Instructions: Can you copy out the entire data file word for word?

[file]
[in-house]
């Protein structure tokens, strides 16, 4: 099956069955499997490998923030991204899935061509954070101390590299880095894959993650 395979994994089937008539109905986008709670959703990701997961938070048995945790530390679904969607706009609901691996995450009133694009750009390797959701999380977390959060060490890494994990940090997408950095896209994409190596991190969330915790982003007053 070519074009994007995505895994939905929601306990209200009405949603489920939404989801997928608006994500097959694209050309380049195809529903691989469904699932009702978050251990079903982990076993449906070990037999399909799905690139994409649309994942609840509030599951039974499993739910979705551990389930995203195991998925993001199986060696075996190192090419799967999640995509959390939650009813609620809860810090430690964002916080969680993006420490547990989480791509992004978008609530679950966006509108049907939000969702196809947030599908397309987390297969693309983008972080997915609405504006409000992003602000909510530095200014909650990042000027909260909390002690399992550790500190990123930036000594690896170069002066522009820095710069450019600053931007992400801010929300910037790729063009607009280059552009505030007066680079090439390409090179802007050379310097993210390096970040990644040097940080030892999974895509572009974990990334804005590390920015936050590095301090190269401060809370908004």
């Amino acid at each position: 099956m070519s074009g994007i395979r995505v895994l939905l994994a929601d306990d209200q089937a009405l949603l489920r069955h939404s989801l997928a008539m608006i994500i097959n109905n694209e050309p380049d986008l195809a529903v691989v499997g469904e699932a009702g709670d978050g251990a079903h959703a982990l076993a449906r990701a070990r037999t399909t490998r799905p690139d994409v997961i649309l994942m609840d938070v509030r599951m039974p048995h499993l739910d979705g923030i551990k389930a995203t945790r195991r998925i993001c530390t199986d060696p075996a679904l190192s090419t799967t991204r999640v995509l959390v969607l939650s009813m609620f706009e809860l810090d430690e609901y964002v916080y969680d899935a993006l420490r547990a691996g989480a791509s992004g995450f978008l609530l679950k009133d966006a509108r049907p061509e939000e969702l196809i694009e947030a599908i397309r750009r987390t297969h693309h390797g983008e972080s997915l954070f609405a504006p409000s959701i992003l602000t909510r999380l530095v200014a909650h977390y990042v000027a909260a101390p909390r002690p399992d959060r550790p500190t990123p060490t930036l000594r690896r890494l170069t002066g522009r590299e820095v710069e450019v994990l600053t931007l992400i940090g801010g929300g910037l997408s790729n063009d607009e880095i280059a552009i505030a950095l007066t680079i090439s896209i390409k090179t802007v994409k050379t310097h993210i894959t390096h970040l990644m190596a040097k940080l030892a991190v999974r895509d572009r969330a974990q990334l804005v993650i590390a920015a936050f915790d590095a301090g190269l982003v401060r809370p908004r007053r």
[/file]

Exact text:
[in-house]
């Protein structure tokens, strides 16, 4: 099956069955499997490998923030991204899935061509954070101390590299880095894959993650 395979994994089937008539109905986008709670959703990701997961938070048995945790530390679904969607706009609901691996995450009133694009750009390797959701999380977390959060060490890494994990940090997408950095896209994409190596991190969330915790982003007053 070519074009994007995505895994939905929601306990209200009405949603489920939404989801997928608006994500097959694209050309380049195809529903691989469904699932009702978050251990079903982990076993449906070990037999399909799905690139994409649309994942609840509030599951039974499993739910979705551990389930995203195991998925993001199986060696075996190192090419799967999640995509959390939650009813609620809860810090430690964002916080969680993006420490547990989480791509992004978008609530679950966006509108049907939000969702196809947030599908397309987390297969693309983008972080997915609405504006409000992003602000909510530095200014909650990042000027909260909390002690399992550790500190990123930036000594690896170069002066522009820095710069450019600053931007992400801010929300910037790729063009607009280059552009505030007066680079090439390409090179802007050379310097993210390096970040990644040097940080030892999974895509572009974990990334804005590390920015936050590095301090190269401060809370908004």
């Amino acid at each position: 099956m070519s074009g994007i395979r995505v895994l939905l994994a929601d306990d209200q089937a009405l949603l489920r069955h939404s989801l997928a008539m608006i994500i097959n109905n694209e050309p380049d986008l195809a529903v691989v499997g469904e699932a009702g709670d978050g251990a079903h959703a982990l076993a449906r990701a070990r037999t399909t490998r799905p690139d994409v997961i649309l994942m609840d938070v509030r599951m039974p048995h499993l739910d979705g923030i551990k389930a995203t945790r195991r998925i993001c530390t199986d060696p075996a679904l190192s090419t799967t991204r999640v995509l959390v969607l939650s009813m609620f706009e809860l810090d430690e609901y964002v916080y969680d899935a993006l420490r547990a691996g989480a791509s992004g995450f978008l609530l679950k009133d966006a509108r049907p061509e939000e969702l196809i694009e947030a599908i397309r750009r987390t297969h693309h390797g983008e972080s997915l954070f609405a504006p409000s959701i992003l602000t909510r999380l530095v200014a909650h977390y990042v000027a909260a101390p909390r002690p399992d959060r550790p500190t990123p060490t930036l000594r690896r890494l170069t002066g522009r590299e820095v710069e450019v994990l600053t931007l992400i940090g801010g929300g910037l997408s790729n063009d607009e880095i280059a552009i505030a950095l007066t680079i090439s896209i390409k090179t802007v994409k050379t310097h993210i894959t390096h970040l990644m190596a040097k940080l030892a991190v999974r895509d572009r969330a974990q990334l804005v993650i590390a920015a936050f915790d590095a301090g190269l982003v401060r809370p908004r007053r």